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Last Updated : Jun 24, 2020 02:17 PM IST | Source: Moneycontrol.com

Is Atma Nirbhar really possible or are we kidding ourselves?

We can certainly address the low-hanging fruit. There’s no need to import coal or any product that is labor-intensive which we have it in abundance, said Amar Ambani for Yes Securities

Moneycontrol Contributor

Amar Ambani

Being ‘Atma Nirbhar’ is certainly desirable to provide fresh legs to the slowing economic engine, which now needs manufacturing and exports to step-up. Self-reliance is also required to preserve our capital reserves, maintain rupee stability and guard against global supply disruptions like seen in COVID.

The opportunity has once again presented itself with the world wanting an alternative to China. But we’ve missed many opportunities in the past, so one shouldn’t be counting their chickens yet.


While the government looks determined this time, a complete shift to local manufacturing seems highly improbable. There are many constraints, some natural, others technological and some pertaining to scale.

In the case of crude oil, for instance, nature is a constraint. Oil and its derivatives are key raw materials in most production processes, but we must import them because we aren’t blessed with this resource.

Technology is another constraint. High-tech knowledge is built over decades and cannot be replicated overnight. India will have to continue to rely on imports for chip technology, nuclear reactors, TV and mobile display panels, high-end defence equipment, and so on.

Another constraint is from scale elsewhere, which carries the advantage of the lower cost of production – China’s scale achieved due to cheap credit, tax concession, subsidies in power, and lower operational barriers for the manufacture of solar panels, compressors, chemicals, among others gives it a supreme advantage.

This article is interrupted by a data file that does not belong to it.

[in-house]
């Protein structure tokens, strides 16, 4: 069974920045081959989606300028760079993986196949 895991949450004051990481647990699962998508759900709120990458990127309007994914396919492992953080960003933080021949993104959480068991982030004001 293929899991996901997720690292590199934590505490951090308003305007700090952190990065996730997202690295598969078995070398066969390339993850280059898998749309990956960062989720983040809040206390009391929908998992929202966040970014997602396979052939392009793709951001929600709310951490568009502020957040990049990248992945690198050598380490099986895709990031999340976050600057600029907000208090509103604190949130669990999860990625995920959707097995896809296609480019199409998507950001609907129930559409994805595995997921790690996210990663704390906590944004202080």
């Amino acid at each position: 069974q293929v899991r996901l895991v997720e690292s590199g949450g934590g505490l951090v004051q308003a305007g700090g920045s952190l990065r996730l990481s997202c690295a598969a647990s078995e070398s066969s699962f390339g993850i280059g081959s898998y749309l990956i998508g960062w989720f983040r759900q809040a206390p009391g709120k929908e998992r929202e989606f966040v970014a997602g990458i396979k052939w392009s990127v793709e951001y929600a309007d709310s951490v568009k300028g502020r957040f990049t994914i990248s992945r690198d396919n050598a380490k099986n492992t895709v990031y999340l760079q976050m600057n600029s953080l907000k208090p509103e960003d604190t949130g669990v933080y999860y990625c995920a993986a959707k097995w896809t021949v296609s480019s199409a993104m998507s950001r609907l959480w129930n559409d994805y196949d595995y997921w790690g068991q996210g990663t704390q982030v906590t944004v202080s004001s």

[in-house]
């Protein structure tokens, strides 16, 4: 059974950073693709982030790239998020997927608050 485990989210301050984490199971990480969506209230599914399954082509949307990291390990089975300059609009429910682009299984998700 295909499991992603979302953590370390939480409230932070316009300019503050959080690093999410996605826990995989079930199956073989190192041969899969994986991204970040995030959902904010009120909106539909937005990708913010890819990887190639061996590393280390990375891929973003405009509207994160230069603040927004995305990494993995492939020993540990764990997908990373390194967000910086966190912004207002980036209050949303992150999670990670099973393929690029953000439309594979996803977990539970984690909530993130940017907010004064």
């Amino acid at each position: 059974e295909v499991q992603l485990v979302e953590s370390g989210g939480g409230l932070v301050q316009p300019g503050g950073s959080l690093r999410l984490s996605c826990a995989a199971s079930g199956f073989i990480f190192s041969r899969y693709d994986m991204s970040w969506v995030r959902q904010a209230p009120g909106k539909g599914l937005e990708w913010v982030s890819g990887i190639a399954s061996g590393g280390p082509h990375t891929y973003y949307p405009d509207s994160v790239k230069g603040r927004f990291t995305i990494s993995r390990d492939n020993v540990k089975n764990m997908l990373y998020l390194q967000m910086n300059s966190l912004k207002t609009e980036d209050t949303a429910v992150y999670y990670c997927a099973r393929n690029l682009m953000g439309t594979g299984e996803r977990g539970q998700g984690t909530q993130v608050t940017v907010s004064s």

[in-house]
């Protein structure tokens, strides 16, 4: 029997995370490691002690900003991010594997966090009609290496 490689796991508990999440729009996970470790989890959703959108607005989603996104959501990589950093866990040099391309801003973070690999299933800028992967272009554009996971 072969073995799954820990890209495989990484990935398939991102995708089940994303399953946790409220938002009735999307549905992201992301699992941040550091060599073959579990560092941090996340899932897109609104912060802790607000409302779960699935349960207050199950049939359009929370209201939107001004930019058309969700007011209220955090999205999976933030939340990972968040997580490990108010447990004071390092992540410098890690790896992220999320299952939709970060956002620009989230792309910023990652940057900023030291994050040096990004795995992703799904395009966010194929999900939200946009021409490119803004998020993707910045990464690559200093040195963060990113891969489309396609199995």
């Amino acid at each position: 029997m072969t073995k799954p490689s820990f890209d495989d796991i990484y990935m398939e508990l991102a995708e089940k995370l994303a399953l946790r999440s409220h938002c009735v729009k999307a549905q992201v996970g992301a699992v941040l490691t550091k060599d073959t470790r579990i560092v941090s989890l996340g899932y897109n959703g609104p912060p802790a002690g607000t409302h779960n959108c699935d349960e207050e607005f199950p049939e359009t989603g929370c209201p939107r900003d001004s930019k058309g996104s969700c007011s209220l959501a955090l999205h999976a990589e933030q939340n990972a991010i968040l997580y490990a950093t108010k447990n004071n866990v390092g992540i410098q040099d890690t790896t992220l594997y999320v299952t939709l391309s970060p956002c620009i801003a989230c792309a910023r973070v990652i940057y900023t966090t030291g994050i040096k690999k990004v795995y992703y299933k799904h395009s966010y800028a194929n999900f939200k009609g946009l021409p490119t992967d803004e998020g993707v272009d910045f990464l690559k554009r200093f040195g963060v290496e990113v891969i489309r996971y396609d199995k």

Elaborating on the chemical industry as a case in point, India depends on key starting materials from China to make its API. Take Dengue API, for instance - the key starting material comes from a corn crop extract, which China has in abundance.

The cost of this input is quite low in the final product for anyone to consider backward integration. India can raise import duty but that creates its own challenges. If India, say, raises duty on solar panels, it will slowdown pace of solar power Capex, and government’s ambitious renewables target will not be met.

Not all is lost though. Firstly, we can certainly address the low-hanging fruit. There’s no need to import coal or any product that is labor-intensive which we have it in abundance.

The government has rightly allowed commercial coal mining. Then, there are niche areas like spices, ayurveda, where India has an advantage, and that have been outlined in the Finance Minister’s stimulus announcement.

Finally, there are low-to-mid end products and assembly of goods like electronics, where India does have a considerable scope. The scale constraint can be addressed over-time.

Identification of certain products for localization, followed by offering land and clearances, subsidies, etc., are steps to go local in the medium to long term. These cannot be achieved any sooner due to India’s budgetary constraints.

India can be successful in getting global facilities to relocate here. But for this, it must offer a plug-and-play ecosystem.

This would mean assigning land upfront, pre-clearances, linkage to raw material, infra development around the area, and tax-concessions like an SEZ. The government must also comfort on policy stability.

For now, manufacturers prefer countries like Cambodia, Vietnam, Indonesia that provide a red-carpet welcome. At least on the corporate tax front, India has plugged the gap but there’s still a long way to go.

Amendment made to electricity act to enforce contracts, higher duties and labour relaxations are a decent start. It will be a 5-year plan, but it’s worth the effort.

(The author is Senior President and Head of Research – Institutional Equities, YES Securities)

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First Published on Jun 24, 2020 02:15 pm